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These things seem wondrous: Weelkes and the giddiness in late 16th century England

Last week when I was interviewing Suzi Digby for my podcast episode on her Los Angeles based project The Golden Bridge, which pairs choral music of the English Renaissance with that of contemporary composers, she mentioned a madrigal by Thomas Weelkes called The Andalusian Merchant.  Since I live in Andalusia, I looked it up immediately, and have been fascinated by it as an example of the crazy new world in which the people of Elizabethan England were finding themselves inhabiting.  The explorers were bringing back strange and fascinating foods, jewels, and household products like China from foreign places seemingly every day, along with maps of entirely new continents waiting to be colonized and opened for trade.  I think it must have been a similarly exhilarating feeling as the early days of the internet, the giddy realization that any kind of information you wanted would be available to you in an instant.  The Weelkes madrigal oh-so-accurately reflects this same giddiness.

Thule, the period of cosmographie,
Doth vaunt of Hecla whose sulphureous fire
Doth melt the frozen clime and thaw the sky;
Trinacrian Etna’s flames ascend not higher.
These things seem wondrous, yet more wondrous I,
Whose heart with fear doth freeze, with love doth fry.

The Andalusian merchant, that returns

Laden with cochineal and china dishes
Reports in Spain how strangely Fogo burns
Amidst an ocean full of flying fishes.
These things seem wondrous, yet more wondrous I,
Whose heart with fear doth freeze, with love doth fry.

Thomas Weelkes was a composer who was active in the southern part of England where there were many ports, and traders would have been constantly coming and going.  Born in 1576, he came of age in places like Winchester and Chichester where he had access to the stories of sailors, and the chance to see the new products they were bringing back.

It’s a madrigal with two halves, the first called Thule: The Period of Cosmographie.  No one is quite sure who wrote the lyrics, and it was published in 1600, as Elizabethan England, a decade after the defeat of the Spanish Armada, was really beginning to become a serious world power in voyages of discovery, as well as culture and the arts.

Thule represents Iceland, which was being actively explored during this time as the Muscovy Company was backing the idea that you could reach Asia by going North, over Russia.  There had been several voyages exploring this northeastern passage, the first wound up leading the English into a successful trading relationship with Ivan the Terrible (who proposed marriage to Elizabeth I – she declined).  Hekla is a volcano in Iceland, which had erupted for over 6 months in 1597.  Surely the news of this sulfurous fire would have reached Weelkes, and educated people at court.

Andalusia was the home of the Spanish trading empire – it was from the port in Seville that Columbus first set sail, and it was through Cadiz that many of the greatest treasures of the New World flowed back into Spain.  Francis Drake raided Cadiz in 1587, and the Spanish Armada in 1588 was the response.  Cochineal was one of those riches – it revolutionized the dyeing process in Europe for both clothing and cosmetics, and it became Mexico’s second most valuable export, only after silver.  The color comes from an insect parasite on cactus, a secret that the Spanish were able to keep for centuries.  It became so valuable that its price was quoted on the London and Amsterdam commodity exchanges.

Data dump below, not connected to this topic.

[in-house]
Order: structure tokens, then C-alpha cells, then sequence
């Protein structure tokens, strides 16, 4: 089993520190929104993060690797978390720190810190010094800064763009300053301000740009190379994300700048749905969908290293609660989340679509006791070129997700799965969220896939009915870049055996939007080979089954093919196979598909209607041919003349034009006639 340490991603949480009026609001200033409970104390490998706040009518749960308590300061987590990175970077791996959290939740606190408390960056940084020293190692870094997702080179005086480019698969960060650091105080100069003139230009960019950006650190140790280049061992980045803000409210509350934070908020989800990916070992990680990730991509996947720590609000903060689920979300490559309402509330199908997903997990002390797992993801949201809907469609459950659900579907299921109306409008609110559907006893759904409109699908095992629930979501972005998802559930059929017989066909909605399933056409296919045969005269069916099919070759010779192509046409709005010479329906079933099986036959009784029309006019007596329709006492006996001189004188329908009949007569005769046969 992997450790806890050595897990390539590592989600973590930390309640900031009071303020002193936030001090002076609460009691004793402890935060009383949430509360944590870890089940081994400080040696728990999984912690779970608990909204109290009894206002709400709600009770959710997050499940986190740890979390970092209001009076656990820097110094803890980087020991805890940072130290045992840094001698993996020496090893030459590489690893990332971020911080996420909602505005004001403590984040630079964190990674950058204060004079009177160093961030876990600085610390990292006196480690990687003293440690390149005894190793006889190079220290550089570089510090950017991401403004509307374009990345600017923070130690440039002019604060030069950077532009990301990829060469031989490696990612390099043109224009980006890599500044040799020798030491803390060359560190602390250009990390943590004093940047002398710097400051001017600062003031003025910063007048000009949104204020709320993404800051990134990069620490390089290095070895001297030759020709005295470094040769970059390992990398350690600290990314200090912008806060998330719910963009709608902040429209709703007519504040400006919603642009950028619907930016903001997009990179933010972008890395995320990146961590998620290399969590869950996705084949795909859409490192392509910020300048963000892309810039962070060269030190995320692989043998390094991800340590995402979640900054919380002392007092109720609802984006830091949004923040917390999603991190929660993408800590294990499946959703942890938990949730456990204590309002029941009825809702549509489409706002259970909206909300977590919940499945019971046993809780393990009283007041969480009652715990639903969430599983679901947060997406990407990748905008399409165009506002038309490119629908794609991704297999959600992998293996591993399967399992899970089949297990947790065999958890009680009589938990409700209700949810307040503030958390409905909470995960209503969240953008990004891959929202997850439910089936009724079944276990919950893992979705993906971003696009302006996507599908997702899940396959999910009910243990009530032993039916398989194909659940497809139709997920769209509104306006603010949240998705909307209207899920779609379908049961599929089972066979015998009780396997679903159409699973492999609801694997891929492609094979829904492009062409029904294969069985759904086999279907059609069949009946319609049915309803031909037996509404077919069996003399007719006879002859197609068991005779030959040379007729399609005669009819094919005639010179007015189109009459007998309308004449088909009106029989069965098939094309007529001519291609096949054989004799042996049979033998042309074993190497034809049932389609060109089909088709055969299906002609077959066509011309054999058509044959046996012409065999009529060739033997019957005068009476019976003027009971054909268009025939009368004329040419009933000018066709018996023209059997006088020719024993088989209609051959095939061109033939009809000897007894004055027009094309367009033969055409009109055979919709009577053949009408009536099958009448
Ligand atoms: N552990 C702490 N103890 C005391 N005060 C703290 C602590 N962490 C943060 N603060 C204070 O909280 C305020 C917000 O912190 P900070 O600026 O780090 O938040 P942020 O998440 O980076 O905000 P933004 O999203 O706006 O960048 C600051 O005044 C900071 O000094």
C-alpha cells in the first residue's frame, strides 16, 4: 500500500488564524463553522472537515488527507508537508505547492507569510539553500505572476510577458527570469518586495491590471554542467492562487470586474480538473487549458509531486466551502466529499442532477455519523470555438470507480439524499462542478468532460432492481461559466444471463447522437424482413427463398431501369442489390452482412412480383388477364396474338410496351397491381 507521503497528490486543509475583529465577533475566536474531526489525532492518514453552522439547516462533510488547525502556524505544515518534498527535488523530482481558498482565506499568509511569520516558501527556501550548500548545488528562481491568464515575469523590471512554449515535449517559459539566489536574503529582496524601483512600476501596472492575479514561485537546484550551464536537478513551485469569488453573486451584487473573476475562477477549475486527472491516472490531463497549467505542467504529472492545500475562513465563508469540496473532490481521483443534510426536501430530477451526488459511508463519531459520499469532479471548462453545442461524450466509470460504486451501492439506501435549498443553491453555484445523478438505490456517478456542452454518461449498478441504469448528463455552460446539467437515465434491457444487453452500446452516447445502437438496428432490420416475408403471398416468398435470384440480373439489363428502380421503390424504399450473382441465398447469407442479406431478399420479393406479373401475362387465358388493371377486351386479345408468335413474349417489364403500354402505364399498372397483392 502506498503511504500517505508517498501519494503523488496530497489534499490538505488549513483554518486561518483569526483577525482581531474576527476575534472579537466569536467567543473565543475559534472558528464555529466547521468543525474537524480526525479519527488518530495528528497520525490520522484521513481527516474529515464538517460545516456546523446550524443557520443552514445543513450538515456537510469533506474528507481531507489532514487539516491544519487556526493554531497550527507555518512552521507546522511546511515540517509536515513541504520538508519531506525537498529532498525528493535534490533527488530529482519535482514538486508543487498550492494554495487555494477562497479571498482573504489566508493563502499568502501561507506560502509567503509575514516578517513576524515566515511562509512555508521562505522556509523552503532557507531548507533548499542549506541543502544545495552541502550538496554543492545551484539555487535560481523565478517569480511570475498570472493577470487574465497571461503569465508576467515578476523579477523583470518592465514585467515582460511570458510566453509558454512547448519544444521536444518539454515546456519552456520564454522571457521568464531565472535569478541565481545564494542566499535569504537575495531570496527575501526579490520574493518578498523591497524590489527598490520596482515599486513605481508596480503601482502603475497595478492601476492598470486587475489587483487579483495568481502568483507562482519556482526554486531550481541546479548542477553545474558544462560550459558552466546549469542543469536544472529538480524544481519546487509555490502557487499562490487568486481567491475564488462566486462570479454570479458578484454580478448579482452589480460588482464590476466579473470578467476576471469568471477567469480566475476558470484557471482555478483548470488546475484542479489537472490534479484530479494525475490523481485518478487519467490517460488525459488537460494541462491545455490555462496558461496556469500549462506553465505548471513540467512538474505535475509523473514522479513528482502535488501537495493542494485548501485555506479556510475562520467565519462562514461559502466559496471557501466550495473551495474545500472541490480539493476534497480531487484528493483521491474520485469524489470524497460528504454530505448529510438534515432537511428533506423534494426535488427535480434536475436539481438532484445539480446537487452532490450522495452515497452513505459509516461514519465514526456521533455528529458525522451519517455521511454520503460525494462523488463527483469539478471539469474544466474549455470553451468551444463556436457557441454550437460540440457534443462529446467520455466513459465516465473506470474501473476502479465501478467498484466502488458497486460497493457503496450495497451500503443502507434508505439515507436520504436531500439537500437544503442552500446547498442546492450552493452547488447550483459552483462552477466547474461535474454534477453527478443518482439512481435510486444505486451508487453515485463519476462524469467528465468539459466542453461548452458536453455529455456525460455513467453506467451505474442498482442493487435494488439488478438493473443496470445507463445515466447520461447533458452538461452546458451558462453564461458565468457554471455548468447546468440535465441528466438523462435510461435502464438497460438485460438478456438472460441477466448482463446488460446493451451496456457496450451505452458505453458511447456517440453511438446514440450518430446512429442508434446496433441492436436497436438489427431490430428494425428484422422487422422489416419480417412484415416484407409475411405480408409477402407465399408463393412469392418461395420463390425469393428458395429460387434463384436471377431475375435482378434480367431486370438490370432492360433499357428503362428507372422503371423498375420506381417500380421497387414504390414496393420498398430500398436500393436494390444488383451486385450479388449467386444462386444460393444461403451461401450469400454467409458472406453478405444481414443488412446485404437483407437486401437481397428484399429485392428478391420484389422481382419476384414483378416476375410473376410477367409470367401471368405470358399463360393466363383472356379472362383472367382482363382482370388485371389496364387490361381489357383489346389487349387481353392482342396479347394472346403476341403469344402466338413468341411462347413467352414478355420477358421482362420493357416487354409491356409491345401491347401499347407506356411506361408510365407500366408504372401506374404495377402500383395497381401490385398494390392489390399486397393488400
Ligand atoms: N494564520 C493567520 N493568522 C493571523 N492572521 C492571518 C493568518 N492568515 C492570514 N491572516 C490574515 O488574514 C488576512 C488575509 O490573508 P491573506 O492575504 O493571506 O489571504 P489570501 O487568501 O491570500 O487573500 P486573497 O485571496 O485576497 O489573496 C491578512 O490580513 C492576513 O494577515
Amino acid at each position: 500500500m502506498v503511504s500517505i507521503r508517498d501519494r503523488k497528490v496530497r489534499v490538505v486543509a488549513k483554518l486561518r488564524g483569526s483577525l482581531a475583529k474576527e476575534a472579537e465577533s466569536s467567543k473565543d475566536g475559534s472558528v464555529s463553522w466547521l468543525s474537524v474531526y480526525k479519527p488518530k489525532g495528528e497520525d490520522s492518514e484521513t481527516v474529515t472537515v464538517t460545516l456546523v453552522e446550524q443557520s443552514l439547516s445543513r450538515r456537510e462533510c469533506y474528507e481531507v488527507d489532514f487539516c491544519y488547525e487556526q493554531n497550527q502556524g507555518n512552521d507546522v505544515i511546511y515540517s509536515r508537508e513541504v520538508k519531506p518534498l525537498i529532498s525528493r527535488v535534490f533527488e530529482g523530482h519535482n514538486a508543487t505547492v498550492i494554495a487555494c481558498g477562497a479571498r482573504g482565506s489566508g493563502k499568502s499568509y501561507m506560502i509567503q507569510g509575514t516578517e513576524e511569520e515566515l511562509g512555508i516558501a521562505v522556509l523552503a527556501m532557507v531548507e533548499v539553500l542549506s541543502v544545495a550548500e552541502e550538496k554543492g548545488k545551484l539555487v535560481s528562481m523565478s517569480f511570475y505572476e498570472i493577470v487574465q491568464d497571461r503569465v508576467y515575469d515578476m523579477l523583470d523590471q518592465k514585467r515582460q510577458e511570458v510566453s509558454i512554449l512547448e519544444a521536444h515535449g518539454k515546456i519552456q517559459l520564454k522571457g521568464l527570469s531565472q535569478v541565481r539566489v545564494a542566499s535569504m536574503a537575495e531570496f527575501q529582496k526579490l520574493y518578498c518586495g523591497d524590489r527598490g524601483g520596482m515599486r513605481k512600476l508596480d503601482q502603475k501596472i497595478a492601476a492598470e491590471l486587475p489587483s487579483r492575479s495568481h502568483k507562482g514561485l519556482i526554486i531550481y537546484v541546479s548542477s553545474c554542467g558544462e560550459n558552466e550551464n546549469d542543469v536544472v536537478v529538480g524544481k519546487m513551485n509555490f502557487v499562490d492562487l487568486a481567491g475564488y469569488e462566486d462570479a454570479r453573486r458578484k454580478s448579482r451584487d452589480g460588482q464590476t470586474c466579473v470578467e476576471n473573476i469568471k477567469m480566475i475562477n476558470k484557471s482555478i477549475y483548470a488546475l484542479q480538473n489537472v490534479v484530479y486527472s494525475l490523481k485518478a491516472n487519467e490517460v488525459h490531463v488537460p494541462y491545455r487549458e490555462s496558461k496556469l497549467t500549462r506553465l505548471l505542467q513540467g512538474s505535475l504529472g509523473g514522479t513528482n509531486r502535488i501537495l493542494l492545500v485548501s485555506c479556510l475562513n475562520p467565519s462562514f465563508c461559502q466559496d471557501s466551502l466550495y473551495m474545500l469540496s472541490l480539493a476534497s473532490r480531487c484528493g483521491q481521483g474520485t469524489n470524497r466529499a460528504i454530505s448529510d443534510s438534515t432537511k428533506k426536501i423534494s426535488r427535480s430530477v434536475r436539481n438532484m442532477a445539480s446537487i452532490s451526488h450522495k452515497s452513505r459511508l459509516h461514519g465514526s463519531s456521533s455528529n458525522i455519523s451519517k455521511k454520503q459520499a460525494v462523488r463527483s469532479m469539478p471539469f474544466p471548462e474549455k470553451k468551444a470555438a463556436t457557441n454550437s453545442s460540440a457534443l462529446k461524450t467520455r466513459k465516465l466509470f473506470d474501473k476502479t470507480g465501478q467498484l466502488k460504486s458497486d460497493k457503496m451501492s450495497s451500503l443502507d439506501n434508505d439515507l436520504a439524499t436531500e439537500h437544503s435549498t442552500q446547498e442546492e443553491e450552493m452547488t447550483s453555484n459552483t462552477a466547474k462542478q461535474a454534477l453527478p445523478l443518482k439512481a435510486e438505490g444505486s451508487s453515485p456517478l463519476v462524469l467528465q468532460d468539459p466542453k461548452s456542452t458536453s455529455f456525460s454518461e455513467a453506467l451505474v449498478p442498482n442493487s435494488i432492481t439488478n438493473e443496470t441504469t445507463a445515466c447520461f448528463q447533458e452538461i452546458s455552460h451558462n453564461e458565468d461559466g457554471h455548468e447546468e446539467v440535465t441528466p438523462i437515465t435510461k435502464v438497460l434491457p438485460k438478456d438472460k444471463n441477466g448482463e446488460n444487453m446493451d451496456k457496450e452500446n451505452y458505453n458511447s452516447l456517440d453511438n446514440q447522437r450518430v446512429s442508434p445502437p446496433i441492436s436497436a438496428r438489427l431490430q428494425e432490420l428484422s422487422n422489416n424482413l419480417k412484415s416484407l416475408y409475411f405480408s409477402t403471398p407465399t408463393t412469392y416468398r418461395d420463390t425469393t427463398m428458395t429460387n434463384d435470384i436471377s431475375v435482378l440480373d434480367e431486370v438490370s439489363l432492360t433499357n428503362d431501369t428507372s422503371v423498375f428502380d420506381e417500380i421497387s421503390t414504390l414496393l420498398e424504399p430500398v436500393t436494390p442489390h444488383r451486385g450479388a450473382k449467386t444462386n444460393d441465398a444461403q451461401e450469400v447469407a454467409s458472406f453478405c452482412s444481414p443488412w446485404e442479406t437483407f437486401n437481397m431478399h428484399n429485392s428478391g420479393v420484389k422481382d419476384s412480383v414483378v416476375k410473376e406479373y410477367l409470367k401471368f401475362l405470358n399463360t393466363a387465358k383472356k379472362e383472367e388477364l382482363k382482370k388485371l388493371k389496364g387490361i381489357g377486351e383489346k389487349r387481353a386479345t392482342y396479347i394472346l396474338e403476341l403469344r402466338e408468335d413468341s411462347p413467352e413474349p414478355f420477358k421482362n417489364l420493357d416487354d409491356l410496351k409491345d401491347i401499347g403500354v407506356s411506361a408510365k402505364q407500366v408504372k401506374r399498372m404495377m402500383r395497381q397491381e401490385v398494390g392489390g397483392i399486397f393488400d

Fogo is most likely the volcano Mount Fogo in the Cape Verde Islands off Senegal which was in continual eruption from 1500 onwards.  How strangely it must have seemed to have been burning, indeed.

Just imagine the wonder with which people would have devoured these stories –  fire coming from mountains bursting into the sky, melting the ice of the frozen lands to the north, and flowing off into the warmer waters of the south.  Ships every week bringing back stories of these kinds of wonders, as well as amazing new products that were inconceivable a few decades before.

This is also the age when the idea of a sun-centered solar system really started to take off.  Kepler published his Mysterium Cosmographicum (Cosmic Mystery) in 1596, which supported Copernicus in the heliocentric idea.  He was also working on his ideas on which he would elaborate later where he imagined what certain astronomical events, like shooting stars, would look like to someone watching from the moon.

Ideas that had been sacred for centuries were turning upside down in the space of just a few decades.  Between the Protestant Reformation, and the ideas of the astronomers a few generations later, at the same time all these voyages of discovery were happening – it must have been mind boggling to someone watching and trying to figure it all out, much the same way the internet is mind boggling to some people my grandparents’ age, who grew up before television was common.

The excitement and wordplay in the Weelkes madrigals echo the energy that would have been around the ports as the Andalusian traders stepped off the ships to show their wares and tell their stories.  And it’s that same excitement that the Hilliard Ensemble captures in the recording above, and why listening to it even now is such a joy.  Excitement like that, no matter what century you’re in, is contagious.  

The Weelkes madrigal, as well as lots of other exciting tunes, are on The Hilliard Ensemble’s 1999 album, Madrigals available to stream on Spotify.